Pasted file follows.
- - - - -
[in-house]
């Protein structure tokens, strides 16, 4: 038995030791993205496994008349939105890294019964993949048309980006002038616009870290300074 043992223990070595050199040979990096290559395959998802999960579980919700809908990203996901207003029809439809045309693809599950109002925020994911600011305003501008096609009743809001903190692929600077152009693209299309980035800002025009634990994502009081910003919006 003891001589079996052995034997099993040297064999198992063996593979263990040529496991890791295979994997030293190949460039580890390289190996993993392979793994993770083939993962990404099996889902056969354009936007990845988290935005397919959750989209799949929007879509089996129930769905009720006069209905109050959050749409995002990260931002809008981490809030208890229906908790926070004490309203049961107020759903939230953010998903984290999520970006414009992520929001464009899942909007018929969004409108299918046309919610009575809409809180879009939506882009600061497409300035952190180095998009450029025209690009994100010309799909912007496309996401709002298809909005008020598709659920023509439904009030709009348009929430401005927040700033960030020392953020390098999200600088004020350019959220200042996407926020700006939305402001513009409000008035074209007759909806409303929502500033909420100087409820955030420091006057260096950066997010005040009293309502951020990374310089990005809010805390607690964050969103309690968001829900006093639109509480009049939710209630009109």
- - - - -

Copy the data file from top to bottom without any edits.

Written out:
[in-house]
């Protein structure tokens, strides 16, 4: 038995030791993205496994008349939105890294019964993949048309980006002038616009870290300074 043992223990070595050199040979990096290559395959998802999960579980919700809908990203996901207003029809439809045309693809599950109002925020994911600011305003501008096609009743809001903190692929600077152009693209299309980035800002025009634990994502009081910003919006 003891001589079996052995034997099993040297064999198992063996593979263990040529496991890791295979994997030293190949460039580890390289190996993993392979793994993770083939993962990404099996889902056969354009936007990845988290935005397919959750989209799949929007879509089996129930769905009720006069209905109050959050749409995002990260931002809008981490809030208890229906908790926070004490309203049961107020759903939230953010998903984290999520970006414009992520929001464009899942909007018929969004409108299918046309919610009575809409809180879009939506882009600061497409300035952190180095998009450029025209690009994100010309799909912007496309996401709002298809909005008020598709659920023509439904009030709009348009929430401005927040700033960030020392953020390098999200600088004020350019959220200042996407926020700006939305402001513009409000008035074209007759909806409303929502500033909420100087409820955030420091006057260096950066997010005040009293309502951020990374310089990005809010805390607690964050969103309690968001829900006093639109509480009049939710209630009109």